by Graham Klyne, Oxford e-Research Centre, University of Oxford
The FAST project is exploring the notion of Digital Music Objects to carry information about all aspects of music, from creation and recording to distribution and consumption. Live performances place music consumers close to the performers of the music, and offer a particular experience as a starting point for exploring the output of an artist or group.
Our vision for creating Digital Music Objects describing live performances is to create a “Performance Digital Music Object” that augments the interaction between live performers and their audience, extending the experience beyond the performance itself, and providing access to a range of information that relates to the performance and its performers.
Working with the FAST team at Nottingham’s Mixed Reality Lab, and building on earlier work to use linked data to describe the Carolan Guitar’s story , we have been using Annalist  to create a description of a live performance given at The Maze in Nottingham by Carmina and the Phil Langran Band.
The linked data model we are developing draws upon terms from W3C PROV , CIDOC CRM , FRBRoo  and Music Ontology , and in so doing aims to situate the live performance in a context that includes the music performed, the people performing it and the time and place at which the performance took place . By sharing terms with other linked data descriptions, such as the Carolan Guitar’s story, we also allow the performance (which featured the Carolan Guitar) to be connected with a wider range of topics that could be of interest to the audience present.
We have work in progress to allow the data created using Annalist to be used in conjunction with a user-facing web site that presents the information for audience members to access, and provides a route for audience feedback to the performers.
Creating linked data descriptions of musical objects and events is informing the development of Annalist, which is a tool for quickly creating web linked data using any combination of ontologies. Annalist is being created as an independent open development, and is being used within the FAST project to prototype linked data models, exploring the use and expressivity of existing ontologies for describing concepts being explored by FAST.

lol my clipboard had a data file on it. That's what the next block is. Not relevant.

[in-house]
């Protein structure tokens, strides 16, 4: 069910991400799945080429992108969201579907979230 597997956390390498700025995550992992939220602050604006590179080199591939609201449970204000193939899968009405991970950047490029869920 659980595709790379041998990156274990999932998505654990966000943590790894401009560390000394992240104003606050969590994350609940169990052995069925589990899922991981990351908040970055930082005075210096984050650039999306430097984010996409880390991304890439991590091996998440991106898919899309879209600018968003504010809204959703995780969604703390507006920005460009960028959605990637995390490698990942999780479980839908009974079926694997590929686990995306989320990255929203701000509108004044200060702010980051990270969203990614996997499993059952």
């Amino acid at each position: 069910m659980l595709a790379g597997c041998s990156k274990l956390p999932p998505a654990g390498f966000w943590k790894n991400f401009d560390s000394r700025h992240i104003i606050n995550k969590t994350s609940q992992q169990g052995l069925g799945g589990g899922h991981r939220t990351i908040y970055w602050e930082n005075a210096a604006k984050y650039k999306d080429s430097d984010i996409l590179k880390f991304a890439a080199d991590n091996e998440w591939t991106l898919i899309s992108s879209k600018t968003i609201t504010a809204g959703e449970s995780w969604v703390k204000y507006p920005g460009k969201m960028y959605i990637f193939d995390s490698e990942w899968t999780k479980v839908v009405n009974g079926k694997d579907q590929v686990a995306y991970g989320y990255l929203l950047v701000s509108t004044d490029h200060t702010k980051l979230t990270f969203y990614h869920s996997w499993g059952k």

Taking a wider view of FAST project activities, the aim is that the prototyping work with Annalist can provide a bottom-up proving of requirements coming from specific scenarios and user stories, as a complement to top-down design and adoption of ontologies, to reveal any gaps in the adopted ontologies and to guide the design of additional vocabulary terms to fill these gaps. Annalist may also help to improve time to deployment of applications that depend on newly adopted ontologies by providing rapid prototype tools for data entry and management.
 S. Benford, A. Hazzard, A. Chamberlain, K. Glover, C. Greenhalgh, L. Xu, M. Hoare and D. Darzentas. 2016. Accountable Artefacts: The Case of the Carolan Guitar. In Proceedings of the 2016 CHI Conference on Human Factors in Computing Systems (CHI ’16). ACM, New York, NY, USA, 1163-1175. DOI=http://dx.doi.org/10.1145/2858036.2858306
 G. Klyne, C. Willoughby, K.R. Page. Annalist: A practical tool for creating, managing and sharing evolving linked data. Linked Data on the Web Workshop 2016. To appear in CEUR Workshop Proceedings (CEUR-WS.org) Vol-1593.
 T. Lebo et al. PROV-O: the PROV ontology. W3C Recommendation. W3C, Apr. 2013. url: http://www.w3.org/TR/prov-o/
 P. Le Bœuf, M. Doerr, et al. Definition of the CIDOC conceptual reference model, version V6.2. Tech. rep. International Council of Museums, May 2015. url: http://www.cidoc-crm.org/docs/cidoc_crm_version_6.2.pdf
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